For most of us, the diversions and distractions of daily life can make it a challenge to stay on top of our goals. Here are some tips to help you stay focused on your gout management goal:

  • Break big gout management goals into smaller ones. When you set priorities and achieve smaller goals, the process feels more manageable and less intimidating.
  • Evaluate your progress. Monitor your progress regularly to see what’s working and what’s not. Make adjustments if you need to.
  • Celebrate your successes. Taking pride in your accomplishments—even the small ones—can boost your confidence and motivate you to keep working toward your gout management goal.


NOTE: This article was not written by a medical professional and is not intended to substitute for the guidance of a physician. These are not Hikma’s recommendations for gout flare prevention, but rather facts and data collected from various reliable medical sources and guidelines. For a full list of resources and their attributing links, see below.



  1. Singh JA. Goals of gout treatment: a patient perspective. Clin Rheumatol. 2018;37:2557–2566.
  2. An easier way to set and achieve health goals. Harvard Health Publishing/Harvard Medical School website. Available at: Accessed June 10, 2021.
  3. Overcoming Obstacles. Psychology Today website. Available at: Accessed June 11, 2021.

Important Safety Information for Mitigare® (colchicine) 0.6 mg capsules

  • Colchicine 0.6 mg capsules are contraindicated in patients with renal or hepatic impairment who are currently prescribed drugs that inhibit both P-gp and CYP3A4. Combining these dual inhibitors with colchicine in patients with renal or hepatic impairment has resulted in life-threatening or fatal colchicine toxicity. Patients with both renal and hepatic impairment should not be given Mitigare®.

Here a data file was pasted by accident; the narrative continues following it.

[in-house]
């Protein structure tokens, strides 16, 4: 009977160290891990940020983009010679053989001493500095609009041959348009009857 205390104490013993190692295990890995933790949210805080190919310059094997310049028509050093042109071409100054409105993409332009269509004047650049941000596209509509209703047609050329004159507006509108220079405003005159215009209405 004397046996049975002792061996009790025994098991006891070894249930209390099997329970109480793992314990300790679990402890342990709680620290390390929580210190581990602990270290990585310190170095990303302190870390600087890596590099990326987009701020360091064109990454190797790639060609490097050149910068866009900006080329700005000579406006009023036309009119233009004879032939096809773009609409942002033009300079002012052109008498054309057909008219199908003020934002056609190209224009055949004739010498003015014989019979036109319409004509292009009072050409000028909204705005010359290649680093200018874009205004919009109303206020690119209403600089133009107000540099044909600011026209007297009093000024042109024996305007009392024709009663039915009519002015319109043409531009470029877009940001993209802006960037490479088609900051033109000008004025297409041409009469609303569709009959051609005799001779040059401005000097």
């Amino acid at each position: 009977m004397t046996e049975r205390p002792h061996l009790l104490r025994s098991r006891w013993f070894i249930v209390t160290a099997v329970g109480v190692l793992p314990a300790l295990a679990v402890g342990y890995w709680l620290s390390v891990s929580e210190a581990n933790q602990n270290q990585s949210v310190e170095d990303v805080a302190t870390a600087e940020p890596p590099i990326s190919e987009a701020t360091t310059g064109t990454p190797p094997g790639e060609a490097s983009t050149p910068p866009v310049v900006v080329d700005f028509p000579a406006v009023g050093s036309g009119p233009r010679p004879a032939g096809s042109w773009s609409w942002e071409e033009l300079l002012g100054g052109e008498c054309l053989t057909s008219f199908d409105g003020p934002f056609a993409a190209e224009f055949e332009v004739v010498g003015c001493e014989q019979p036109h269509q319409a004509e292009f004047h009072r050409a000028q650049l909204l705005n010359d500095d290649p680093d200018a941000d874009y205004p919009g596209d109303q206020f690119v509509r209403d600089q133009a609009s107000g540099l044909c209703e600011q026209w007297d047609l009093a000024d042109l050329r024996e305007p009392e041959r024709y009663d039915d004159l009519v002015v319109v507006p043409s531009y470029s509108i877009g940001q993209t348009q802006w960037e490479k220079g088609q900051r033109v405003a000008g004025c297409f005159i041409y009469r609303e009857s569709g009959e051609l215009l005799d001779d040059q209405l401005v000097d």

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  • Drug interaction with dual P-gp and CYP3A4 inhibitors: Co-administration of colchicine with dual P-gp and CYP3A4 inhibitors has resulted in life-threatening interactions and death.
  • Neuromuscular toxicity and rhabdomyolysis may occur with chronic treatment with colchicine in therapeutic doses, especially in combination with other drugs known to cause this effect. Patients with impaired renal function and elderly patients (including those with normal renal and hepatic function) are at increased risk. Consider temporary interruption or discontinuation of Mitigare®.
  • The most commonly reported adverse reactions with colchicine are gastrointestinal symptoms, including diarrhea, nausea, vomiting, and abdominal pain.


Mitigare® is indicated for prophylaxis of gout flares in adults. The safety and effectiveness of Mitigare for acute treatment of gout flares during prophylaxis has not been studied.

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Important Safety Information for Mitigare® (colchicine) 0.6 mg capsules

  • Colchicine 0.6 mg capsules are contraindicated in patients with renal or hepatic impairment who are currently prescribed drugs that inhibit both P-gp and CYP3A4.